THE New England Journal of Medicine had a quaint article by a pediatrician,1 describing circumcision and tonsillectomy as ritualistic operations generally performed without adequate medical justification and mainly because of parental demand. The operation of circumcision comes first under the scalpel of the author, who recalls Freud's speculation that the operation is symbolic of castration, undertaken by the jealous father who thus hopes to prevent his more sexually active sons from taking over his females! The purpose of hygiene with reduced carcinoma of the penis in the male and considerable reduction in carcinoma of the cervix in the wife, as has been verified by numerous statistical surveys, is belittled by the author, who finally concludes that "the decision is usually made by the mother alone and little is really known about the basis of this maternal decision."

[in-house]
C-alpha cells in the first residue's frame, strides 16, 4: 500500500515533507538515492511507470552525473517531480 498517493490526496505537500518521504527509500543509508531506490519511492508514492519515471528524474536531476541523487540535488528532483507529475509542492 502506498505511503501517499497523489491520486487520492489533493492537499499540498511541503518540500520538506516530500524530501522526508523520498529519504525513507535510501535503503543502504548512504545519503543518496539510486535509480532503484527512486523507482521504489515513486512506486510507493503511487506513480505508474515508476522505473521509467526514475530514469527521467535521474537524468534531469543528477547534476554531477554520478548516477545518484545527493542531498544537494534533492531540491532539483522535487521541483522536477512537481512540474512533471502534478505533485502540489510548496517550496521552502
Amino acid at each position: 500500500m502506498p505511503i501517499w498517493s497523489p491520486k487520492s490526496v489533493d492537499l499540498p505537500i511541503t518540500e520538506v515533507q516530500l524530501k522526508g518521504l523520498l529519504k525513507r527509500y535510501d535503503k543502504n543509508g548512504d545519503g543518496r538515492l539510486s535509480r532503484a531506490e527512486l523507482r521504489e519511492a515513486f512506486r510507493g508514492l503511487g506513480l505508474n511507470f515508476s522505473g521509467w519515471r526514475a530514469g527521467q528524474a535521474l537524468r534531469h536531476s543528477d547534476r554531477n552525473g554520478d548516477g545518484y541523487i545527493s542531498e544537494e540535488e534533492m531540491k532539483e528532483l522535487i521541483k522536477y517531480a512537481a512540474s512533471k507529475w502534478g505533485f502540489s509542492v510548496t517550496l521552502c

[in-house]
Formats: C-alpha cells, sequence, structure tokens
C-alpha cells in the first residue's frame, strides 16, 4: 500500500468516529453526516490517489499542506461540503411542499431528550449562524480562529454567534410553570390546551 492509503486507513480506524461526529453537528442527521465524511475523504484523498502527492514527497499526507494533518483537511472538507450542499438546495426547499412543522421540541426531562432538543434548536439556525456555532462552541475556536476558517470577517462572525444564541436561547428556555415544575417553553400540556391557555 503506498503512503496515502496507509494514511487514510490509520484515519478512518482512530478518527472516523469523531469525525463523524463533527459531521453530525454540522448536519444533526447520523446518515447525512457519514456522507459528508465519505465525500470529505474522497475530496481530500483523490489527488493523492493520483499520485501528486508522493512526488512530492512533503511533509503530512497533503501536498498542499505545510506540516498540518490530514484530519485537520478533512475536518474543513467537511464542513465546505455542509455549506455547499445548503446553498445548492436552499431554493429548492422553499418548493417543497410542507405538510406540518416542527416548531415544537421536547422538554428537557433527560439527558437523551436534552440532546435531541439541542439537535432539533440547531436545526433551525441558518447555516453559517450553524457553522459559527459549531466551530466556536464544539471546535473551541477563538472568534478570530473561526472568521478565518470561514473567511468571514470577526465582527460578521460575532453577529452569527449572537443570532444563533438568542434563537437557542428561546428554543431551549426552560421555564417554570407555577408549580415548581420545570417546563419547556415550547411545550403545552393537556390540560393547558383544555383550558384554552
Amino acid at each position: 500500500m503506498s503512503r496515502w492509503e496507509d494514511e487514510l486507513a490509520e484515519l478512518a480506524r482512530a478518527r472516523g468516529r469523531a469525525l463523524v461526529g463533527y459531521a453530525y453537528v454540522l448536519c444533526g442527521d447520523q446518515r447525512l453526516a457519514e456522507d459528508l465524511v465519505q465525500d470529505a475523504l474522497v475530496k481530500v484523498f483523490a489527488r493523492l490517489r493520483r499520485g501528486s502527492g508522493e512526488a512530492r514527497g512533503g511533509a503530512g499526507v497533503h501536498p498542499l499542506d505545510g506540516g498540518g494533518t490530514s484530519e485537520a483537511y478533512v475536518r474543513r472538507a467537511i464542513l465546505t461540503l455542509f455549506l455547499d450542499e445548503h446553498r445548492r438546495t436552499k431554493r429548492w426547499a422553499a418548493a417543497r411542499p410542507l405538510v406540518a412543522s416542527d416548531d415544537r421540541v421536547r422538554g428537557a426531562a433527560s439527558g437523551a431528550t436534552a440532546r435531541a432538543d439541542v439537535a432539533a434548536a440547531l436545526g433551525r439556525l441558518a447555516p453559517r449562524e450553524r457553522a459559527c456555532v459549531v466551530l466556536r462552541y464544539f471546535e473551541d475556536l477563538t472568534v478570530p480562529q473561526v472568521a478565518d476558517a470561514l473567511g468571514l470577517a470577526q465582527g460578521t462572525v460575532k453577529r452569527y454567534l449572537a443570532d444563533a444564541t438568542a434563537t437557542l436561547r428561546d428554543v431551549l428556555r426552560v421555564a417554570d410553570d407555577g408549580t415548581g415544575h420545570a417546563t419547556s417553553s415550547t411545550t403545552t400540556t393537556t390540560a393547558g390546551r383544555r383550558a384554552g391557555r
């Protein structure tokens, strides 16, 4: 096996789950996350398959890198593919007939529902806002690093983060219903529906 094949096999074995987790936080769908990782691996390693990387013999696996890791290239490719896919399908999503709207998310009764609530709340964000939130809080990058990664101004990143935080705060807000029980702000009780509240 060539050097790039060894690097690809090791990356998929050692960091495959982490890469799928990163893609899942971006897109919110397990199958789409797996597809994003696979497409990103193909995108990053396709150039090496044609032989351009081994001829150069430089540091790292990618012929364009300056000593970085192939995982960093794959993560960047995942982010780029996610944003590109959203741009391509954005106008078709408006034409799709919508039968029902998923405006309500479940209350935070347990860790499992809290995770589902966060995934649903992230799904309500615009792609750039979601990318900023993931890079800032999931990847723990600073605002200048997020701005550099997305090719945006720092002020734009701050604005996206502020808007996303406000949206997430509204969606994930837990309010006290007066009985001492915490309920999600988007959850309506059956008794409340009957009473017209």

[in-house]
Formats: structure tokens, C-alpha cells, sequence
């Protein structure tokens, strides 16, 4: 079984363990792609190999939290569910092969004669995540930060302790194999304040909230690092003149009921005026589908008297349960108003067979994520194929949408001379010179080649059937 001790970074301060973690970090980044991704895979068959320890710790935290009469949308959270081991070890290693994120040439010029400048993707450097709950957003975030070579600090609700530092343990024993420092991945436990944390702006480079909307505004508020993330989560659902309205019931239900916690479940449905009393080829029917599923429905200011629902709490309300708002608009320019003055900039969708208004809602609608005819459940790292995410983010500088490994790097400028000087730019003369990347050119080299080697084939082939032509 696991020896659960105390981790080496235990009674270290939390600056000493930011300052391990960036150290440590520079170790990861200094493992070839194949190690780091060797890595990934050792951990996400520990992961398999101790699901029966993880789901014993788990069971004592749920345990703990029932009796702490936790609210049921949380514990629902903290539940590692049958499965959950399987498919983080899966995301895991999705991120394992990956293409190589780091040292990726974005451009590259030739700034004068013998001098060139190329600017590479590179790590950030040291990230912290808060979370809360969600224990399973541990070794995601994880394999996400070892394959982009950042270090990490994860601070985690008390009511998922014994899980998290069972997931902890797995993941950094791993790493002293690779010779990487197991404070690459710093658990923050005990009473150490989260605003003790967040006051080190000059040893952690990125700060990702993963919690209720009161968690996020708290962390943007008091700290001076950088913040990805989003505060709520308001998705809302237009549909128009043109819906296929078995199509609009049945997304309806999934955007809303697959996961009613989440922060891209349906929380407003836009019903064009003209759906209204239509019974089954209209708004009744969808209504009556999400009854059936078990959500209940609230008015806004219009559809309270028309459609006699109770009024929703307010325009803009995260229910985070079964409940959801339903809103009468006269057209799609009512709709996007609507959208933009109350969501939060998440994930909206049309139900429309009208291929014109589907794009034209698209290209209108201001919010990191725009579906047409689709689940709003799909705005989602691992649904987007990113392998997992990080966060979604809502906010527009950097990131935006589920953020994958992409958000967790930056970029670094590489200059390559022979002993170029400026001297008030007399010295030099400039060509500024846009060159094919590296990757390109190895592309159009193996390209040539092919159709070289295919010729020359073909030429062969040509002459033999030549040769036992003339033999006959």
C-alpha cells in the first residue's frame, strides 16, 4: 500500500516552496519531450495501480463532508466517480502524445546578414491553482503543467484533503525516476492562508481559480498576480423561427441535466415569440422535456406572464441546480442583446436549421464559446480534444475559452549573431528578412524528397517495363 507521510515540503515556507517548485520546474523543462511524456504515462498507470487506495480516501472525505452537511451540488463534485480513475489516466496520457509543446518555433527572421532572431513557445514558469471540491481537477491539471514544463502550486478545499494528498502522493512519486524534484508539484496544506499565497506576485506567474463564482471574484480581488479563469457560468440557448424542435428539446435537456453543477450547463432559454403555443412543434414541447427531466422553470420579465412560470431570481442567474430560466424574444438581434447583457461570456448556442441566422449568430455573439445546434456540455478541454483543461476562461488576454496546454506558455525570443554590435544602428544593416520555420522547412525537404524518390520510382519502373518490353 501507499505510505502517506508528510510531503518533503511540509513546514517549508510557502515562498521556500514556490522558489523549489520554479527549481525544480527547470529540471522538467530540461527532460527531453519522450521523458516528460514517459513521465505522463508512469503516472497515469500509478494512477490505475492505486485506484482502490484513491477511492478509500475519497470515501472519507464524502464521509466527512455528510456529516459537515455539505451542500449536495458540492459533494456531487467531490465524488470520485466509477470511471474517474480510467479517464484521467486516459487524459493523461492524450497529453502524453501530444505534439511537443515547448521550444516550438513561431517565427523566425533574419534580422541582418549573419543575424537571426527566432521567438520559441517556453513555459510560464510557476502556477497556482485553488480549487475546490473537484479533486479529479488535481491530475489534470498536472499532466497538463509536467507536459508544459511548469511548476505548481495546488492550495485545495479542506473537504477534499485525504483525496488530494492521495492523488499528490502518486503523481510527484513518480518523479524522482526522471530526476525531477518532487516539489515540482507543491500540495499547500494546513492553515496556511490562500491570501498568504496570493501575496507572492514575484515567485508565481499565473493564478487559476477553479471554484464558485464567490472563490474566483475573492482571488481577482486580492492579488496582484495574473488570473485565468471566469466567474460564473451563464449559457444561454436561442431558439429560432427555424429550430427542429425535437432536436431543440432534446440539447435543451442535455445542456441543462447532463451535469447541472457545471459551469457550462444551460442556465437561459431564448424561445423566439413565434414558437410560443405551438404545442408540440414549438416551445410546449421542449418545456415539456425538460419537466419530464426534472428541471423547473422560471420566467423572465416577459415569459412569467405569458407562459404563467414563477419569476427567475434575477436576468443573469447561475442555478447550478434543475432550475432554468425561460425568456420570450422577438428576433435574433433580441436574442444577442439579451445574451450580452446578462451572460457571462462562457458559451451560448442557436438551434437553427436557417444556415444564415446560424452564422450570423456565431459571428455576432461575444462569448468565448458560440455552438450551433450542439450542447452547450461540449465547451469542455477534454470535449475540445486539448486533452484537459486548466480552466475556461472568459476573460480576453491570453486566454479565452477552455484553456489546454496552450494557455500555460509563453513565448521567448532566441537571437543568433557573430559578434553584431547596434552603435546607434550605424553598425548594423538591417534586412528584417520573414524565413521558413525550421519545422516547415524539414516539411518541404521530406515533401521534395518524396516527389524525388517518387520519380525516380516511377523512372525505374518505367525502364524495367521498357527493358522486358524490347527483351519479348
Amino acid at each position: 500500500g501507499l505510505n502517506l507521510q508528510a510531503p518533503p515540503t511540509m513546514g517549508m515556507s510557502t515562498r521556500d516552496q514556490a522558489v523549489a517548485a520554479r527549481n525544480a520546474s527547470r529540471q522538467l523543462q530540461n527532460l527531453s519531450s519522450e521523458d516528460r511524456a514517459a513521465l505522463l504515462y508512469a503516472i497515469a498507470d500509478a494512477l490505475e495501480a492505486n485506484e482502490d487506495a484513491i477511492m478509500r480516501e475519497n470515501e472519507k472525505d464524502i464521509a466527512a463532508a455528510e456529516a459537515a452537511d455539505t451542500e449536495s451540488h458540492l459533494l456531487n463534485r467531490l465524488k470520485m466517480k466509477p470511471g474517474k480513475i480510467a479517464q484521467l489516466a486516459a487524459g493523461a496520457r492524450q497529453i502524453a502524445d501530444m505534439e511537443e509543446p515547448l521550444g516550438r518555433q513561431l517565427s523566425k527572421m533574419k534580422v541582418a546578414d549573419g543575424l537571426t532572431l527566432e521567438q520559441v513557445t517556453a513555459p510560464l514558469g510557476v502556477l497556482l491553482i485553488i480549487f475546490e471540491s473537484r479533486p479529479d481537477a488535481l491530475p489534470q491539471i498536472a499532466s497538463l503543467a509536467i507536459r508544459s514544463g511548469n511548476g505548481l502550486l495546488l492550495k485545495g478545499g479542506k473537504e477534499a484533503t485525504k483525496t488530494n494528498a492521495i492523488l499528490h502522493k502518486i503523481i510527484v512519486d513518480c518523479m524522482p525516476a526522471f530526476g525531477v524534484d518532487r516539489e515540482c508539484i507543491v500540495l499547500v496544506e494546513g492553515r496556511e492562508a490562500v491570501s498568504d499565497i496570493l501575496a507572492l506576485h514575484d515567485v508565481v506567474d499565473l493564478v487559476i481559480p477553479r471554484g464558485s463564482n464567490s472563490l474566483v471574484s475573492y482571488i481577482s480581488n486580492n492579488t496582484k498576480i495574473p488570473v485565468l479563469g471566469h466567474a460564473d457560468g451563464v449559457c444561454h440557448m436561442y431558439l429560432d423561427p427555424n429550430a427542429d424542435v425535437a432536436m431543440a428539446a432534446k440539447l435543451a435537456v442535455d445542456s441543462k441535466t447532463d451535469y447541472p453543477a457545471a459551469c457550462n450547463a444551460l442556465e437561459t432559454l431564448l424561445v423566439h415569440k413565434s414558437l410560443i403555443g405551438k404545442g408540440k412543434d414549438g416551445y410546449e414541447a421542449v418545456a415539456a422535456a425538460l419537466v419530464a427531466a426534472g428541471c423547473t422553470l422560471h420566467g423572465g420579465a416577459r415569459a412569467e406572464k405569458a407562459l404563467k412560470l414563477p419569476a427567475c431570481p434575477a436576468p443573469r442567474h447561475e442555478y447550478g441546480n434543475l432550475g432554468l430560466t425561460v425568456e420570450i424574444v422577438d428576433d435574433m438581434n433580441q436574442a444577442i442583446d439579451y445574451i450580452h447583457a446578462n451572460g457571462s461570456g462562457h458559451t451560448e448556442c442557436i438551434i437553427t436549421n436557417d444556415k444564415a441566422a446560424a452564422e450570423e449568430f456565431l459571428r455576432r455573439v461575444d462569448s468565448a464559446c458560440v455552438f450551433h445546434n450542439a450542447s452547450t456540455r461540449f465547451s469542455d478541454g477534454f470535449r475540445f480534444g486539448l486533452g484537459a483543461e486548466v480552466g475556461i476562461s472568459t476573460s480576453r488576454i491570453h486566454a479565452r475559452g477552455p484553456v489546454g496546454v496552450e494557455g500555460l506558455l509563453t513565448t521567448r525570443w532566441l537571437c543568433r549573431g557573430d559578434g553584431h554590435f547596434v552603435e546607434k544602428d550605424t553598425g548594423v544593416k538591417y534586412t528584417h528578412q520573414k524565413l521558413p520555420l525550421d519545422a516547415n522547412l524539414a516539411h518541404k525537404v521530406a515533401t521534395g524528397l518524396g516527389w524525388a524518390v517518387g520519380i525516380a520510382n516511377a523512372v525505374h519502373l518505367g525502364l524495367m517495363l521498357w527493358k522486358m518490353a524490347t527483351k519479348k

The author then attacks and dissects the operation of tonsillectomy and adenoidectomy,
Tonsillectomy—Ritualistic Surgery? Arch Otolaryngol. 1969;90(2):119–120. doi:10.1001/archotol.1969.00770030121002
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